Wednesday, August 12, 2015

The Long Road to "Driving Miss Daisy"

By Dan Hagen
How appropriate that the play Driving Miss Daisy should cap the 2015 summer season here, because the venerable Little Theatre is the venue that integrated the town of Sullivan.
“The first African American actor Guy Little hired was an Equity actor from New York, Michael Wright, who, ironically, was from Shelbyville, a somewhat larger town 20 miles southeast of Sullivan,” wrote Beth Conway Shervey in her book, The Little Theatre on the Square: Four Decades of a Small-Town Equity Theatre.
“Collective memories of people in Sullivan in 1961 recalled either a sunset law on the books or an unspoken rule that no black man would be caught in Sullivan after the sun went down, much less spend the night,” Shervey wrote. Wright did, of course, staying with a local couple. “Rumor also had select area residents threatening to blow up the theatre or close it down for good. Not only did nothing like this happen, it never rose above gossip.”
Jibby Florini — the owner of Jibby’s restaurant, once the “Sardi’s of Sullivan” — headed off any racial confrontations. “(Wright) came in here, and I had to stop a couple guys from going over and challenging him,” Florini said. “They wanted him thrown out and so on.”
Little went right on hiring not only black actors but black stars to appear at the Little Theatre — Butterfly McQueen, who appeared in 1967’s Showboat, and Isabel Sanford, who appeared in 1977’s And Mama Makes Three.
“Since the demise of the star system, the theatre has continued to hire African American Equity actors, apprentices and techies,” Shervey noted.
And that tradition continues today with Little Theatre newcomer Bryant Bentley, an Equity actor playing chauffeur Hoke Colburn to Little Theatre veteran Glory Kissel’s Miss Daisy Werthan.
The 1987 play, directed by David Caldwell, is the first and most famous of Alfred Uhry’s Atlanta Trilogy, dramas focused on white Jewish Georgia citizens in the early 20th century.
After a fast-paced season of flashing feet in five musicals, it’s a nice change of pace to relax with a straightforward drama. This is solid material, both comedic and poignant, and the three Equity actors in the show know how to mine it for full value.
Most people are familiar with the story from the movie version starring Jessica Tandy and Morgan Freeman. In 1948, a 72-year-old wealthy Jewish widow — a woman who thinks she isn’t racially prejudiced, but is — can no longer drive but wants no help from the black chauffeur her son has hired for her.
The play covers their personal history from 1948 to 1973, with national history as a backdrop, while the help she didn’t want becomes the friend she can’t do without.
Kudos to scene designer Ryan Zirngibl for the subtly evocative set — two backdrops framing large open oval entranceways, one of faded flowered wallpaper peppered by picture frames, the next suggesting lace or a gazebo. And more plaudits for sound designer Ryan Hopper. The incidental violin and cello music that links the swiftly shifting scenes was especially effective. Timmy Valentine’s costumes were varied and tasteful, managing the tricky task of being eye-catching without being distracting.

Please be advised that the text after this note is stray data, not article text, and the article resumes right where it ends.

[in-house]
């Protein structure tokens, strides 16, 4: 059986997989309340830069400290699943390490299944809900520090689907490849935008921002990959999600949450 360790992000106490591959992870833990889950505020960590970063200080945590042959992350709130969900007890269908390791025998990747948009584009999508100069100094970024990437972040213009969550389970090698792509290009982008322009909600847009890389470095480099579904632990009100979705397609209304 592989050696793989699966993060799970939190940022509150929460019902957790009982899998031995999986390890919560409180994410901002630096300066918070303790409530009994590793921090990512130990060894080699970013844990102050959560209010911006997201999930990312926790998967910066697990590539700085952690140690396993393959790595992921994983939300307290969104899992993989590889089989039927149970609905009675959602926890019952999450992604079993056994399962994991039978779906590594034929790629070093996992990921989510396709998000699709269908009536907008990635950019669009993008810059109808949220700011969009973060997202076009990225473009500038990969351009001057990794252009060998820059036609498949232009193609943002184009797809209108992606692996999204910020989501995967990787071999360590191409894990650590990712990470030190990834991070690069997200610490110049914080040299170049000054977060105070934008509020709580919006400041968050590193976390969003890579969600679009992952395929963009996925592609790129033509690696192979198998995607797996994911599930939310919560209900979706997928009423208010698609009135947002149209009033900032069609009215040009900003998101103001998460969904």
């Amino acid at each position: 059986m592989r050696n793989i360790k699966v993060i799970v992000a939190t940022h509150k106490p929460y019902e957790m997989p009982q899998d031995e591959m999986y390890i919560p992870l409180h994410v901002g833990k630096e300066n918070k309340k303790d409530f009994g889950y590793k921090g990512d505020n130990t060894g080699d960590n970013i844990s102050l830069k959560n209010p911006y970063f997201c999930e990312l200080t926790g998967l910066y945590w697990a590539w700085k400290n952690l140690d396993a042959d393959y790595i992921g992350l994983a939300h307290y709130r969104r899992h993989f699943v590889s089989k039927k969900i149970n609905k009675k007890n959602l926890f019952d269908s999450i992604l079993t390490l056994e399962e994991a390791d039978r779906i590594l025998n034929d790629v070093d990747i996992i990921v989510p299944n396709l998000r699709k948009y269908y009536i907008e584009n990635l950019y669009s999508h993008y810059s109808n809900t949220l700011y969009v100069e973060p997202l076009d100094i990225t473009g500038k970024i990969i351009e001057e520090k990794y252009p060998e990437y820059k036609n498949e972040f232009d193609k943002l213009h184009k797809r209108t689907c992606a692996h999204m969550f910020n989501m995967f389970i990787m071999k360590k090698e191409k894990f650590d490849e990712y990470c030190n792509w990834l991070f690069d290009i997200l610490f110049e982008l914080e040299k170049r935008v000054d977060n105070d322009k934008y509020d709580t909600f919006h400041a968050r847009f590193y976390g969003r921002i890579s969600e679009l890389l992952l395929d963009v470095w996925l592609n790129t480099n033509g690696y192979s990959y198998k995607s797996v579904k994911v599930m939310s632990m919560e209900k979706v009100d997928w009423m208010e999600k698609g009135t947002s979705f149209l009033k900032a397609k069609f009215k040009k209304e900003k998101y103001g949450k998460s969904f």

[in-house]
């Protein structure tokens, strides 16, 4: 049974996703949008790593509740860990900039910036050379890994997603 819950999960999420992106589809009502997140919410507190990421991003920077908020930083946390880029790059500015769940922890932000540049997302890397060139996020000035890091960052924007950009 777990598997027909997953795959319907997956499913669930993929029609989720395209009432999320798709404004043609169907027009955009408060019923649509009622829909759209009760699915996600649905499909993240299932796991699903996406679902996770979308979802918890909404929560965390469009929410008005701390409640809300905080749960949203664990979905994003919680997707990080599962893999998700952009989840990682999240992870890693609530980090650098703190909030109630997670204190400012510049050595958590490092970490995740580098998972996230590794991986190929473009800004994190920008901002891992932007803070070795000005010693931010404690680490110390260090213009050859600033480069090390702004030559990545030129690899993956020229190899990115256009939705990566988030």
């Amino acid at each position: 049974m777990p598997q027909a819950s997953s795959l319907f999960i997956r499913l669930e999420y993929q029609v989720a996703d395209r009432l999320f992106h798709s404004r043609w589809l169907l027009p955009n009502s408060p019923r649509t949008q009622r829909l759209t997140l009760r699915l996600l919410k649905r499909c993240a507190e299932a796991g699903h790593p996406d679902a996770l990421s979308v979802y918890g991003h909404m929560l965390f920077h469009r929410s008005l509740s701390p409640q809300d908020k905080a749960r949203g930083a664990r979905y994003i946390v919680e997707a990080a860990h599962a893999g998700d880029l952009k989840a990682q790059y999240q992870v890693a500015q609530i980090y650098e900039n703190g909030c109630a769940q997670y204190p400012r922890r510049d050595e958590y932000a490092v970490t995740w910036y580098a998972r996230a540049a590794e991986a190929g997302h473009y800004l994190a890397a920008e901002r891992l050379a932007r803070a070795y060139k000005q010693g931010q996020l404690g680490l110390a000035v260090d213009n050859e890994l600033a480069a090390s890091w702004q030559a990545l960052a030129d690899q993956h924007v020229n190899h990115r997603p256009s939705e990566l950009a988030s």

Jesse Sharp — superb as Gomez in The Addams Family — has the fairly thankless expository role of Daisy’s son Boolie, and seems to play it as gratefully as any leading part in a musical. Sharp is funny and always genuine here, so much so that we may even feel a little sorry for him. His mother loves him, but treats him in an offhanded manner that would hurt a less devoted child.
Because Daisy’s best friend, finally, is not her son but Hoke. Bentley plays the role with less deliberate slowness than Freeman, but a comparable likeability. Watch him mime starting a fine automobile, and you’ll recognize the enjoyment lighting his eyes.
This is that rare dramatic story in which all three principals are quite decent people, brought into conflict only through cultural misunderstanding and personal blindness.
Miss Daisy mistakenly accuses Hoke of the theft of a can of salmon and won’t allow him to stop the car to answer the call of nature until he finally stands up for himself. She perhaps hurts him most when she refuses to recognize the connection between the bombing of her Jewish temple and the lynchings Hoke has seen. The attackers are always the same people, as Hoke tells her.
He sees through her, tolerates her and cares for her until she can allow herself enough perspective to see him as a man and her best friend. The best parts of the show spotlight their teasing companionship.
“Did you have the air-conditioning checked?” Miss Daisy nags. “I told you to have the air-conditioning checked.”
“I had the air-conditioning checked,” Hoke replies. “I don't know what for. You never allow me to turn it on.”
“Hush up!”
The much-loved Kissel gets a star turn here, conveying utter vulnerability as she sits frightened in that car amid the night sounds, waiting for Hoke to return. Kissel ages into fragile, halting senility before your eyes, then bounds on stage for her curtain call. Acting, baby!
Incidental intelligence: “Driving Miss Daisy” runs through Aug. 23, and has lighting design by Chris Benefiel and production stage management by Jeremy Phillips. For tickets, call The Little Theatre On The Square Box Office at 217-728-7375.

No comments:

Post a Comment